The company that administered the 2015 Georgia Milestones testing online will provide $4.5 million in free services to the Georgia Department of Education because of errors and disruptions that occurred.
The reparation by CTB/McGraw-Hill will “include safeguards to ensure future administrations of the test take place with no similar issues,” according to a news release from State School Superintendent Richard Woods.
Students at several schools throughout the state took this spring’s Georgia Milestones end-of-grade tests online, and some of those schools experienced periodic connection issues. Many of those were attributed to the lengthy delay in the test-administration system’s ability to sync student information across databases, said Matt Cardoza, the communications director for the Georgia Department of Education.
The disruptions were minimal in Bryan County, according to Schools Superintendent Paul Brooksher.
“The system experienced some technical difficulties during the new online testing this past school year,” Brooksher said. “Our system staff and students were patient throughout the process, and we look forward to smoother testing administration next school year.”
School systems selected a small percentage of students to take the online version of the assessments, and Bryan County school leaders chose third, fifth and eighth grades. Within five years, all Georgia school systems are expected to have the majority of students test online.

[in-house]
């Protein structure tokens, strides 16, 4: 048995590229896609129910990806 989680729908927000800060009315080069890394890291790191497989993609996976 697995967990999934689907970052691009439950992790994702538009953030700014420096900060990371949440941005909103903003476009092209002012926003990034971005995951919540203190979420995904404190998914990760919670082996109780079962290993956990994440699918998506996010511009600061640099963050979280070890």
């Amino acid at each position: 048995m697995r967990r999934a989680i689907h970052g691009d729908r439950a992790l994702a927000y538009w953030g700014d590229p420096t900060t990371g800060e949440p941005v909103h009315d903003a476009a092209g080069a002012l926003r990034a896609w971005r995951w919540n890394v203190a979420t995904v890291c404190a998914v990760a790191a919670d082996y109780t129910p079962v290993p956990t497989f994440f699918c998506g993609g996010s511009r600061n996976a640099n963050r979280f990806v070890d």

During the 2015 Georgia Milestones, some students’ online tests “froze” or took prolonged periods of time to load the next test question. The problems became more prevalent on April 21 and 22 as more schools across the state began to test, according to Cardoza.
“The interruptions were sporadic and scattered across the state, affecting a relatively small number of students,” he said. “At no time was Georgia required to suspend all testing, as was the case in other states this spring.”
CTB/McGraw-Hill’s free services will include $2.64 million to create and implement end-of-course assessments serving the new traditional/discrete math course options — meaning those tests will be developed at no expense to Georgia taxpayers.
In addition, the company will provide up to $120,000 for an in-state program manager to serve as a point of contact for the Georgia Department of Education for one year, helping to coordinate, organize and prioritize tasks requiring DoE review and input.
Also included are up to $60,000 toward an independent analysis of the problems that took place in 2015-16 and more than $1.6 million in additional services, according to the press release.
After a recent meeting between Woods and CTB/McGraw-Hill President Ellen Haley, CTB/McGraw-Hill agreed to provide the services as compensation for the errors and disruptions that took place during the 2015 test administration.
“Holding CTB/McGraw-Hill accountable for these issues was non-negotiable for us,” Woods said. “The problems were not widespread, but for the students who were affected, that does not matter. It was essential that we ensure this never happens again.”
Woods has started the planning process of working with nonprofits to conduct an audit of state and local testing, Cardoza said.